And of course, we know that a world is watching because there are there have been tons of headlines in recent years about the celebrity pastors who have risen and fallen, and our neighbors see those stories and know those stories. And so there is an issue of kind of credibility in the public square. I think, especially on the melding of church ministry and personal wealth, and the display of lavish wealth. You know, I say in the book, it is not within my purview to determine what pastors should be paid. Right, I'm happy on one level to say, each church body needs to decide that for themselves. And at the same time, if there is a kind of flaunting of wealth, which then, of course connects to the prosperity gospel, you know, to be blessed by God to be anointed by God means you're going to become financially wealthy. That's obviously a corrupt form of the gospel. And I think our neighbors, see, it's just so plain, isn't it weird to see a pastor wearing $10,000 shoes, or, you know, a $15,000 watch. It's just, there's something not right about this. And I think most of our neighbors intuit that.
WS: Yeah. Well, let me let me sort of drill down on that idea, just a little bit Katelyn because he, you know, I think that it's easy for some of us in the evangelical world to be a little self righteous about this idea that we can say, well, you know, yeah, that what you're talking about Benny Hinn, you're talking about Kenneth Copeland, you're talking about, you know, the clearly prosperity gospel preachers. And then, you know, you we forget that, you know, Franklin Graham makes over a million dollars a year, that Dr. Charles Stanley, who is you know, like, nearly 90 years old, and doesn't hardly show up at the office anymore for work, you know, makes $800,000 a year.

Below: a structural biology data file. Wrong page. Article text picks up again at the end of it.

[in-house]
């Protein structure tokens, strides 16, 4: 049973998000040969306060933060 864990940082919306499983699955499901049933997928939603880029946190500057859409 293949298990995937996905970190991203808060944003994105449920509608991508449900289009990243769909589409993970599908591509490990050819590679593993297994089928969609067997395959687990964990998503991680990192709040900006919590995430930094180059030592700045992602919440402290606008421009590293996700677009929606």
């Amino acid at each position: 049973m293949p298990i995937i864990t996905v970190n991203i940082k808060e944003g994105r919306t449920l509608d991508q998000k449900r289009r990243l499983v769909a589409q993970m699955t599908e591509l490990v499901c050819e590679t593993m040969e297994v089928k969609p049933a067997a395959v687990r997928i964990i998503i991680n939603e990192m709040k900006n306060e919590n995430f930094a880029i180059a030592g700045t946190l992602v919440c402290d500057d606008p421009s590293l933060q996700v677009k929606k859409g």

So here's the real spirit of my question. Let me kind of move past the particulars, even though I think those particulars are important. To what extent has this prosperity gospel thinking, that the world looks at, as you said a moment ago, Kaitlyn and obviously sees as weird and wrong, and that historically, even the, you know, the church has seen as wrong and has disciplined people, you know, church leaders; to what extent we just kind of said, we've just thrown up arms and said, you know, that cats out of the bag, that there's no real difference between, you know, Benny Hinn and Charles Stanley. At least if not, maybe maybe there is a difference in what they actually preach but not in the way they live and the the the model of their life to the world.